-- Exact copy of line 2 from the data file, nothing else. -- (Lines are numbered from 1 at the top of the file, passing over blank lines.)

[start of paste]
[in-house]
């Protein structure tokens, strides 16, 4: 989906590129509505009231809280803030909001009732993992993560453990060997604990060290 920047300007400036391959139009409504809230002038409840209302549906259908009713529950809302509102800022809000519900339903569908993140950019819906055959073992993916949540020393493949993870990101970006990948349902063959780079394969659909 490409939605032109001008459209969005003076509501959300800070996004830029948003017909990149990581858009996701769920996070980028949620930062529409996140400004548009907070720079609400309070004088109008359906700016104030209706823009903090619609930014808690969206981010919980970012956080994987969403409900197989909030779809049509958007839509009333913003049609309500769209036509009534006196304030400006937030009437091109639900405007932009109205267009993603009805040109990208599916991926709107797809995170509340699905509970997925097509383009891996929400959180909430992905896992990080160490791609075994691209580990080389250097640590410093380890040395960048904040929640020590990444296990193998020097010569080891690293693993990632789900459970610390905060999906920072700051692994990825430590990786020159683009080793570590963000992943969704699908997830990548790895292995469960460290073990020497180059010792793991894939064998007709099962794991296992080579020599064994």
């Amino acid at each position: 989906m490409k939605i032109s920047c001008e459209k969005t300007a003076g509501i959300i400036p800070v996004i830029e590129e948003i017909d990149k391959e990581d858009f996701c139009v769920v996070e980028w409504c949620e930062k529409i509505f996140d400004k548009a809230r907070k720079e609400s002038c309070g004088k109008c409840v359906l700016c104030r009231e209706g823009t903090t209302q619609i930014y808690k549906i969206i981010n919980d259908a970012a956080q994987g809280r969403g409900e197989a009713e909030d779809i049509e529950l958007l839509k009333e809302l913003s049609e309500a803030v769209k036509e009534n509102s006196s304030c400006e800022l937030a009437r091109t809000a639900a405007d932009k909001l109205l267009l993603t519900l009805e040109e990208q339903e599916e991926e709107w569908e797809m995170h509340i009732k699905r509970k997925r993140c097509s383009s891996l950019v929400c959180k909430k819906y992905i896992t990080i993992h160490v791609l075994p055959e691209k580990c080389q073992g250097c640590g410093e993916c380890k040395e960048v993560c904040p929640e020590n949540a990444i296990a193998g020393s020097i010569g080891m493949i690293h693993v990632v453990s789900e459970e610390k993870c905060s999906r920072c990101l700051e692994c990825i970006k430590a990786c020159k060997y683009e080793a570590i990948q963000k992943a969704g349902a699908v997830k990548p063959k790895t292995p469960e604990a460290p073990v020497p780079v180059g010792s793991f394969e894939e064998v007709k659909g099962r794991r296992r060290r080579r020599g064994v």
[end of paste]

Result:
């Protein structure tokens, strides 16, 4: 989906590129509505009231809280803030909001009732993992993560453990060997604990060290 920047300007400036391959139009409504809230002038409840209302549906259908009713529950809302509102800022809000519900339903569908993140950019819906055959073992993916949540020393493949993870990101970006990948349902063959780079394969659909 490409939605032109001008459209969005003076509501959300800070996004830029948003017909990149990581858009996701769920996070980028949620930062529409996140400004548009907070720079609400309070004088109008359906700016104030209706823009903090619609930014808690969206981010919980970012956080994987969403409900197989909030779809049509958007839509009333913003049609309500769209036509009534006196304030400006937030009437091109639900405007932009109205267009993603009805040109990208599916991926709107797809995170509340699905509970997925097509383009891996929400959180909430992905896992990080160490791609075994691209580990080389250097640590410093380890040395960048904040929640020590990444296990193998020097010569080891690293693993990632789900459970610390905060999906920072700051692994990825430590990786020159683009080793570590963000992943969704699908997830990548790895292995469960460290073990020497180059010792793991894939064998007709099962794991296992080579020599064994």